Subnational Constitutionalism in the United States
James A. Gardner, Subnational Constitutionalism in the United States, in Subnational Constitutions, Popelier, Delledonne & Aroney, eds. (2020), Forthcoming
40 Pages Posted: 6 Jan 2020 Last revised: 8 Jan 2020
Date Written: December 20, 2019
The United States has an extremely robust network of subnational constitutions. It is one of the few federations in the world in which subnational entities are understood to be fully competent polities with virtually complete constituent powers of self-organization and self-authorization. The authority to adopt a subnational constitution is consequently understood to be an incident of subnational sovereignty, a concept in turn derived from a conception of the basic federal order itself as highly decentralized. Within this order, subnational powers of self-governance are understood to be plenary except as limited either permanently by the federal constitution, or temporarily by the exercise of national power that supersedes state law under the U.S. Constitution’s Supremacy Clause. Thus, the dominant constitutional issue within the U.S. federal system has never concerned the scope of power or authorization of the states, but rather the scope and authorization of the national government, and its consequent authority to occupy policy domains and to enact laws that constrain the authority of states to pursue their own preferred forms and paths of self-governance.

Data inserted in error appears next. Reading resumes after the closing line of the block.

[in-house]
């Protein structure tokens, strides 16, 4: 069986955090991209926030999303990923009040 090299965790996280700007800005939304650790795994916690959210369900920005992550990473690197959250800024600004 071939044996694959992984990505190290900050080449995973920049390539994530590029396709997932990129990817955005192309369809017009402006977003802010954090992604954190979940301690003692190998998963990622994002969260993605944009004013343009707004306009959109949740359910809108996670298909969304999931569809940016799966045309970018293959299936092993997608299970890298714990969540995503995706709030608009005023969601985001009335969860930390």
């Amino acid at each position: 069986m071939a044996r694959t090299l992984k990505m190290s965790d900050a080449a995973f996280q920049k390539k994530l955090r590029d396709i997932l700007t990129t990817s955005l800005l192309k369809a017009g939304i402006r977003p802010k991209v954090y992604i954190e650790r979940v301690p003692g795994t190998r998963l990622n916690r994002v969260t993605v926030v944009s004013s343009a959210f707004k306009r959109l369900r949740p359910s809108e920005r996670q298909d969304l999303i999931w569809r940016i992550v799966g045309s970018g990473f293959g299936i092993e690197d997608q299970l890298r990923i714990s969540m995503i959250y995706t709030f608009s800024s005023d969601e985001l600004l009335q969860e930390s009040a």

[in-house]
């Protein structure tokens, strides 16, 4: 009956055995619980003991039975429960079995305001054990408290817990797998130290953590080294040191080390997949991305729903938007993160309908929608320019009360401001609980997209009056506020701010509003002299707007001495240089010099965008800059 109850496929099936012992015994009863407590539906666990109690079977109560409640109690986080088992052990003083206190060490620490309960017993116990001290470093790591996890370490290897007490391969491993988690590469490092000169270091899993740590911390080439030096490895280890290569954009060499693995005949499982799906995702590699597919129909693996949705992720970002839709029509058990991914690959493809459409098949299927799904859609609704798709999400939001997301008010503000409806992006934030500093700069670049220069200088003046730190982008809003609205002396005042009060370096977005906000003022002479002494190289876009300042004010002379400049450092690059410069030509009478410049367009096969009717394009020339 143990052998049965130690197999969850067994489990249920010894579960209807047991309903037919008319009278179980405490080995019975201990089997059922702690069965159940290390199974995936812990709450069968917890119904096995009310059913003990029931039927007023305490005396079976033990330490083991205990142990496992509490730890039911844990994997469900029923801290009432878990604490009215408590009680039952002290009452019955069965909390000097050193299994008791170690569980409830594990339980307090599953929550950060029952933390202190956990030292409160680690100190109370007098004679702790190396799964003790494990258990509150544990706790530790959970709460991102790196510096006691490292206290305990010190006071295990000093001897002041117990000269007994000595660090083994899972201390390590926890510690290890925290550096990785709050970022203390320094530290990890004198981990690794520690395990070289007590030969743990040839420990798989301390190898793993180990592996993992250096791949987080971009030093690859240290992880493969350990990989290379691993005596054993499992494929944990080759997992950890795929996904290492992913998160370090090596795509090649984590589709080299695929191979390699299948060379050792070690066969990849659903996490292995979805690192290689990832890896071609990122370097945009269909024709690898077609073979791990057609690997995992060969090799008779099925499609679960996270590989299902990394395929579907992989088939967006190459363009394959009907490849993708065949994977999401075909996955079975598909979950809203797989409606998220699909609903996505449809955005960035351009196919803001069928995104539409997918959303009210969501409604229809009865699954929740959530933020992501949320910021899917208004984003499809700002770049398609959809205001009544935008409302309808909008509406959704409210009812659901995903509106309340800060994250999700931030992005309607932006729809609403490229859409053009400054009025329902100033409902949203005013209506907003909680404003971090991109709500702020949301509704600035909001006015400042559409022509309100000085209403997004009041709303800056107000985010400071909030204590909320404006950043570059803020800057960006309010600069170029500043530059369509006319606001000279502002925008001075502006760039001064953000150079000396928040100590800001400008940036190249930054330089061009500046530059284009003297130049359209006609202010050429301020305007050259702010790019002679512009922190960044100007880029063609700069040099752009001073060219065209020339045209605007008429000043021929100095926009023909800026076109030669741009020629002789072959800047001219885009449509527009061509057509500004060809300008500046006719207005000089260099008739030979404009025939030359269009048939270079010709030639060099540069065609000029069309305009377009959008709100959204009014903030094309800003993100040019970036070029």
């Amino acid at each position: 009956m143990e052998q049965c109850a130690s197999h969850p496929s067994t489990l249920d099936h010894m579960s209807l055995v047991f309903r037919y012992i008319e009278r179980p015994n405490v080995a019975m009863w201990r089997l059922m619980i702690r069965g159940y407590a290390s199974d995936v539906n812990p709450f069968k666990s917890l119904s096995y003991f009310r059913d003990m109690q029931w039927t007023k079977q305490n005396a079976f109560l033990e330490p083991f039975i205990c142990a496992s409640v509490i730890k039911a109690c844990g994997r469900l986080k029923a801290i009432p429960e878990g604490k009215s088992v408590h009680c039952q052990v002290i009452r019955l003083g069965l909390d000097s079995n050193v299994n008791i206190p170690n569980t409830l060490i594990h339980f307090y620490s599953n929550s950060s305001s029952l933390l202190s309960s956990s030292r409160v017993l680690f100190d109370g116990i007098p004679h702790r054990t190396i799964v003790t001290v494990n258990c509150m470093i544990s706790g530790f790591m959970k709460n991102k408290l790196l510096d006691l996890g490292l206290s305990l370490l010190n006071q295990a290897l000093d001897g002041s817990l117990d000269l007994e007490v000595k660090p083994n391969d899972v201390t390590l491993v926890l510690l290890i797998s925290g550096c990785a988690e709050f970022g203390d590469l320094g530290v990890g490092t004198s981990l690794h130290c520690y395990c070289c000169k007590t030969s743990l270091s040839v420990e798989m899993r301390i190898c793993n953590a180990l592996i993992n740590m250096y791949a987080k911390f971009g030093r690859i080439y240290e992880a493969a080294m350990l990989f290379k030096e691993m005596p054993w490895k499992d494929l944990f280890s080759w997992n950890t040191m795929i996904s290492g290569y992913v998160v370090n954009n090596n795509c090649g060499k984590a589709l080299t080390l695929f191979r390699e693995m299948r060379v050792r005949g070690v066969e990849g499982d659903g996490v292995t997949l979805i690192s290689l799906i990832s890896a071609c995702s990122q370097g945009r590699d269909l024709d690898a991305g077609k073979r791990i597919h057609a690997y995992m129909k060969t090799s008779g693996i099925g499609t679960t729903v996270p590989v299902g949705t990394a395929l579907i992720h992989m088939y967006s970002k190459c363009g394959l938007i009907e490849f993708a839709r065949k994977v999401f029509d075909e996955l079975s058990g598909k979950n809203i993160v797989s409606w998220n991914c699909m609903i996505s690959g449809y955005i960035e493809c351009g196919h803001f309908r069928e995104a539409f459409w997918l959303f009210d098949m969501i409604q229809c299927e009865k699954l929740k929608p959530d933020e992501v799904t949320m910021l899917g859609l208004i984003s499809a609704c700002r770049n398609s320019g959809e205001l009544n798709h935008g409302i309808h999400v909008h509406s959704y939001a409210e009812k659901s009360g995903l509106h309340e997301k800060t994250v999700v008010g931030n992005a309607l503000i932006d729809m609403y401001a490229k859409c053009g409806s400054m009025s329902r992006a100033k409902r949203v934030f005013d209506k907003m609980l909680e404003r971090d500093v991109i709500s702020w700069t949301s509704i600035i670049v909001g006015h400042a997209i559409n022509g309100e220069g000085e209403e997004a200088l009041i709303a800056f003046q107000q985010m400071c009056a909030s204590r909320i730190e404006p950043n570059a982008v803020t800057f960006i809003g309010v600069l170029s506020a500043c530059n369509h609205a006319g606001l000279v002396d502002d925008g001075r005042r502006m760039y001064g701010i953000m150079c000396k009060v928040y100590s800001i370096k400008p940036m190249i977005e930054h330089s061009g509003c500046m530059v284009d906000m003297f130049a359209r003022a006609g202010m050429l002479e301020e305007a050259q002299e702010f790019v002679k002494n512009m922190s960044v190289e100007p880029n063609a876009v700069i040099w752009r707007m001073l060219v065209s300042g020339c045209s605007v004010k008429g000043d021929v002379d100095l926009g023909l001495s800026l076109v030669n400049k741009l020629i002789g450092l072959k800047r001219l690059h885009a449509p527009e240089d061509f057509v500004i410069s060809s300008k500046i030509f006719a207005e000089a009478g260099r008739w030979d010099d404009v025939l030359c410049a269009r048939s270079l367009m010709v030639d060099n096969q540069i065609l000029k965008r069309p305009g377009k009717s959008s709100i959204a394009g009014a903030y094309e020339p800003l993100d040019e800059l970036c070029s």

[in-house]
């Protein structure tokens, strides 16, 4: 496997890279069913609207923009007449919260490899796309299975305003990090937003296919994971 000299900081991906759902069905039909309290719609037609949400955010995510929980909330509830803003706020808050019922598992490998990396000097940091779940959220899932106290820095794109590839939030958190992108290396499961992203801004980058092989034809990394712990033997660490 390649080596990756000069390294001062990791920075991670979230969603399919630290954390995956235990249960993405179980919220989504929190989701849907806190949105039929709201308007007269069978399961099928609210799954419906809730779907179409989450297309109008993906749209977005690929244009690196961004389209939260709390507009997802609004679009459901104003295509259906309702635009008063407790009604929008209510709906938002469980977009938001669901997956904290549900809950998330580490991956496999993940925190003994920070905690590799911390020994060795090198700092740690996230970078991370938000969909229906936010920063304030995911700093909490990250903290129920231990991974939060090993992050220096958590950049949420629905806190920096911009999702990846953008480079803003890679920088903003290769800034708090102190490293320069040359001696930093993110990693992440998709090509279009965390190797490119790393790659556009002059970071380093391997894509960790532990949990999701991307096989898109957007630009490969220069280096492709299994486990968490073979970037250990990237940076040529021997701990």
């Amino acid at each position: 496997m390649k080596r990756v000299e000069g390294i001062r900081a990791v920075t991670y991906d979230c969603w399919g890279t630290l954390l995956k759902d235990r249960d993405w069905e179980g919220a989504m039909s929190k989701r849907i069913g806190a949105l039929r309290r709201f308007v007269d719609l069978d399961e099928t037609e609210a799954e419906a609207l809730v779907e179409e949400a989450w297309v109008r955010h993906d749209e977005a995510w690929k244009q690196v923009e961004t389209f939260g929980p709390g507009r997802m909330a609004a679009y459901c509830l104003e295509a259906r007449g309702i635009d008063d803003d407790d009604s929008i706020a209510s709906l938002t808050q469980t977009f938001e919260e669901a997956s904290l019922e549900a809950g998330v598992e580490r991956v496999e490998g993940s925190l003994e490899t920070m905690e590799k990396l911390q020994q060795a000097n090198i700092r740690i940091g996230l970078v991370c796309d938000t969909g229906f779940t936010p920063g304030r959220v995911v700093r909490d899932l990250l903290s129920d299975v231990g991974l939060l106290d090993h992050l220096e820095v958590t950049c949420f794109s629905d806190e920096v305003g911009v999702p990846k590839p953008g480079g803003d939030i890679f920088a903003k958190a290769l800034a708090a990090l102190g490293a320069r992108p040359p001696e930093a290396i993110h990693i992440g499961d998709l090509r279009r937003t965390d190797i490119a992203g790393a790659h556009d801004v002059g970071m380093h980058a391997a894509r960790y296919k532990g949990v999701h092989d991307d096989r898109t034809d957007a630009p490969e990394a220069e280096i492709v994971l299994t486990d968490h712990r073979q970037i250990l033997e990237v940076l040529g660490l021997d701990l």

Keywords: constitution, subnational constitution, federalism, state constitution
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